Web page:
Cognitive Dissonance And Inconsistency Theory

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“Before the truth can set you free you need to recognize which false belief is holding you hostage” -Anonymous Striving to achieve consonant cognitions or consistent behaviour always in our daily lives poses great difficulty as the media, our experiences and social interactions are constantly influencing our attitudes, behaviour, beliefs, knowledge and decisions made. Furthermore, through cultural diffusion such harmonious, internal consistencies are threatened, incongruence occurs and our perceptions of things change thus resulting in dissonance. According to Baron, R. A. et al (2008), cognitive dissonance—a consistency theory, is an internal state that results when individuals notice inconsistency between two or more attitudes; two or more…show more content…
Social psychologists have carried out numerous experiments to show the effects of such situations. For instance we may lie to our friend when asked our opinion of something, in an effort not to offend them, even if we feel uncomfortable afterwards. By justifying our actions, we may end up changing our own attitudes even if we are not pressured into doing so. This results in cognitive dissonance experiences. According to the theory, dissonance is stronger when we have few reasons for engaging in attitude discrepant behavior. This is so because here we have little justification and probably cannot explain our own actions. The more important an issue is and the greater the discrepancy between two conflicting cognitions, the higher the magnitude of dissonance. The fact that rewards are barely sufficient to induce individuals to behave contrary to their own views often generates more attitude change than larger rewards. This Social psychologist calls the…show more content…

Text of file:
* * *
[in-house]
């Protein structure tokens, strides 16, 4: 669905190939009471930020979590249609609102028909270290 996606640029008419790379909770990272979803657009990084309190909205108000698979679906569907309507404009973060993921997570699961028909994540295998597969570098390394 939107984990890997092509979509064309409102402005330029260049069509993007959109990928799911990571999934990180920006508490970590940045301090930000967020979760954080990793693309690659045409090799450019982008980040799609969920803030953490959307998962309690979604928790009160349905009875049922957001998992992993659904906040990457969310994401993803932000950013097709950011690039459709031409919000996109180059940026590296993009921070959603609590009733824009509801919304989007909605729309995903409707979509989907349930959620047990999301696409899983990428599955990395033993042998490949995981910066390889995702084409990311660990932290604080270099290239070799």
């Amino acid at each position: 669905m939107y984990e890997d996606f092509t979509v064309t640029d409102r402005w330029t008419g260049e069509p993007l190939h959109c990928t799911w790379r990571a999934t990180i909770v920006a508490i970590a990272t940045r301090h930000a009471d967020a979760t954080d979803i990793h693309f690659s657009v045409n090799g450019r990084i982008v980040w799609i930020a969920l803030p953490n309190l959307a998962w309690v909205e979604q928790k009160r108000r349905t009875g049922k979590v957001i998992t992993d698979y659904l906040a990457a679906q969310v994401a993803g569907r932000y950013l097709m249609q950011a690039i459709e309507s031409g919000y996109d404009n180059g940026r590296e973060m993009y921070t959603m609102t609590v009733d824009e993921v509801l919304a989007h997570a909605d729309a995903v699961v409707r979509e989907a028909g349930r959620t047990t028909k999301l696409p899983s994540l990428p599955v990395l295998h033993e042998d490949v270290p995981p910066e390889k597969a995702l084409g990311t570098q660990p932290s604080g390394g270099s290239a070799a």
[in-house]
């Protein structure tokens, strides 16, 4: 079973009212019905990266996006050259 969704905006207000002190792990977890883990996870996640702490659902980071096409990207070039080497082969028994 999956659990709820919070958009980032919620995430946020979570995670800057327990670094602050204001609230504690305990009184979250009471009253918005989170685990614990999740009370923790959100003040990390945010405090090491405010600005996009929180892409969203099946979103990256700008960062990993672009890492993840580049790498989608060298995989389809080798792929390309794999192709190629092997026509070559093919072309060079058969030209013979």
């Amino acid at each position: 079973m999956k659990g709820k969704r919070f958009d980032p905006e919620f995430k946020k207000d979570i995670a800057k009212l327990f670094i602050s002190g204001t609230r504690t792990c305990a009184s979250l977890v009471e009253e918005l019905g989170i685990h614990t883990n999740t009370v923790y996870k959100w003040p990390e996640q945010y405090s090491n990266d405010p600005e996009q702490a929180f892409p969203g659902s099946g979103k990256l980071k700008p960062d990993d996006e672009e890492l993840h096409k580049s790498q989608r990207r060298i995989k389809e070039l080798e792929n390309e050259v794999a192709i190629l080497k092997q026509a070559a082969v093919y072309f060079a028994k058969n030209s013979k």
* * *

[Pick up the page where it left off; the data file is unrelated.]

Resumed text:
Cognitive dissonance can be seen in all aspects of our lives. When we feel cognitive dissonance we feel an inner discomfort and when such bad feelings occur we want to feel better. To feel better we look for ways to be consistent again—we try to control the information, which we are exposed too. Instances where one is motivated to resolve any inconsistency occurs when there are negative consequences involved or one has some choice to resolve their own contradictions. Our attitudes and beliefs are always changing as we age or encounter new situations. Nevertheless such decision struggles make us all unique and at the same time create some form of unification among others alike. Selective exposure prevents dissonance; post-decision dissonance creates a need for reassurance and one can make justifications or form groups that support their beliefs and behaviours that result in the changing of attitudes or behavior to support the

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